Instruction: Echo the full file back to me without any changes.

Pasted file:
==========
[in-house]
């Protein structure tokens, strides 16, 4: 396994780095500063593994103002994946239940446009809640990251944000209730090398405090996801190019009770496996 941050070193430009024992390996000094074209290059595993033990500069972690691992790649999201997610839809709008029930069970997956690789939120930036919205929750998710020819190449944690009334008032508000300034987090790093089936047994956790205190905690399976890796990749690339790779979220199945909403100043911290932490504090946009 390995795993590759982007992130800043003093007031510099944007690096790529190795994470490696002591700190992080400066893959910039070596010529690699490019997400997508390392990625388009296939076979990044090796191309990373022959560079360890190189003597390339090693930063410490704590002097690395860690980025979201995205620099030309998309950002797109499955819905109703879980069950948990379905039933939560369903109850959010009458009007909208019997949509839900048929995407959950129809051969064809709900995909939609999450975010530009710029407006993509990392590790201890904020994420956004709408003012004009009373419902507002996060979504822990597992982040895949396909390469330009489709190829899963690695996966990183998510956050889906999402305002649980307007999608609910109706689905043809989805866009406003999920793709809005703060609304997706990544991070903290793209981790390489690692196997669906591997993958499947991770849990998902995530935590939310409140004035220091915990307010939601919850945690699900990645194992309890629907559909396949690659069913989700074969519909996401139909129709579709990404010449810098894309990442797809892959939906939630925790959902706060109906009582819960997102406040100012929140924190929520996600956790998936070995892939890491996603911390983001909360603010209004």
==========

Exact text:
[in-house]
């Protein structure tokens, strides 16, 4: 396994780095500063593994103002994946239940446009809640990251944000209730090398405090996801190019009770496996 941050070193430009024992390996000094074209290059595993033990500069972690691992790649999201997610839809709008029930069970997956690789939120930036919205929750998710020819190449944690009334008032508000300034987090790093089936047994956790205190905690399976890796990749690339790779979220199945909403100043911290932490504090946009 390995795993590759982007992130800043003093007031510099944007690096790529190795994470490696002591700190992080400066893959910039070596010529690699490019997400997508390392990625388009296939076979990044090796191309990373022959560079360890190189003597390339090693930063410490704590002097690395860690980025979201995205620099030309998309950002797109499955819905109703879980069950948990379905039933939560369903109850959010009458009007909208019997949509839900048929995407959950129809051969064809709900995909939609999450975010530009710029407006993509990392590790201890904020994420956004709408003012004009009373419902507002996060979504822990597992982040895949396909390469330009489709190829899963690695996966990183998510956050889906999402305002649980307007999608609910109706689905043809989805866009406003999920793709809005703060609304997706990544991070903290793209981790390489690692196997669906591997993958499947991770849990998902995530935590939310409140004035220091915990307010939601919850945690699900990645194992309890629907559909396949690659069913989700074969519909996401139909129709579709990404010449810098894309990442797809892959939906939630925790959902706060109906009582819960997102406040100012929140924190929520996600956790998936070995892939890491996603911390983001909360603010209004």